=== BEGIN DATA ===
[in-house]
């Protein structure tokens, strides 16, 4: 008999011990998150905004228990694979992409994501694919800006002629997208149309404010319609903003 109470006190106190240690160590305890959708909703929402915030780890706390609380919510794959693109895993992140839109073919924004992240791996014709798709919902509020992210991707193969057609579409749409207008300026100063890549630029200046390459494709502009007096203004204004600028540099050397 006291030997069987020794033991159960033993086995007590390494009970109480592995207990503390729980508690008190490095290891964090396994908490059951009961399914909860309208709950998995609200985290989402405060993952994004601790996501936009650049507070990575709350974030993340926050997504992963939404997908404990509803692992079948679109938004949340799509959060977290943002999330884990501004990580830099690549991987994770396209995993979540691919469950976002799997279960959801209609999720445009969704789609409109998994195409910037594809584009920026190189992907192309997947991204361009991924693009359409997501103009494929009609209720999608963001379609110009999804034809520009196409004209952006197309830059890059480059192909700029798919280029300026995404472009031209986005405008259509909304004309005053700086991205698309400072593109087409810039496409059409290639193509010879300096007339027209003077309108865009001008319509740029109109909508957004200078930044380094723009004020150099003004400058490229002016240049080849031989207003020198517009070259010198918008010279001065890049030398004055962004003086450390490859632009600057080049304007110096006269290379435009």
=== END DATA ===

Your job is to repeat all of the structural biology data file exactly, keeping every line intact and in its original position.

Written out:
[in-house]
């Protein structure tokens, strides 16, 4: 008999011990998150905004228990694979992409994501694919800006002629997208149309404010319609903003 109470006190106190240690160590305890959708909703929402915030780890706390609380919510794959693109895993992140839109073919924004992240791996014709798709919902509020992210991707193969057609579409749409207008300026100063890549630029200046390459494709502009007096203004204004600028540099050397 006291030997069987020794033991159960033993086995007590390494009970109480592995207990503390729980508690008190490095290891964090396994908490059951009961399914909860309208709950998995609200985290989402405060993952994004601790996501936009650049507070990575709350974030993340926050997504992963939404997908404990509803692992079948679109938004949340799509959060977290943002999330884990501004990580830099690549991987994770396209995993979540691919469950976002799997279960959801209609999720445009969704789609409109998994195409910037594809584009920026190189992907192309997947991204361009991924693009359409997501103009494929009609209720999608963001379609110009999804034809520009196409004209952006197309830059890059480059192909700029798919280029300026995404472009031209986005405008259509909304004309005053700086991205698309400072593109087409810039496409059409290639193509010879300096007339027209003077309108865009001008319509740029109109909508957004200078930044380094723009004020150099003004400058490229002016240049080849031989207003020198517009070259010198918008010279001065890049030398004055962004003086450390490859632009600057080049304007110096006269290379435009």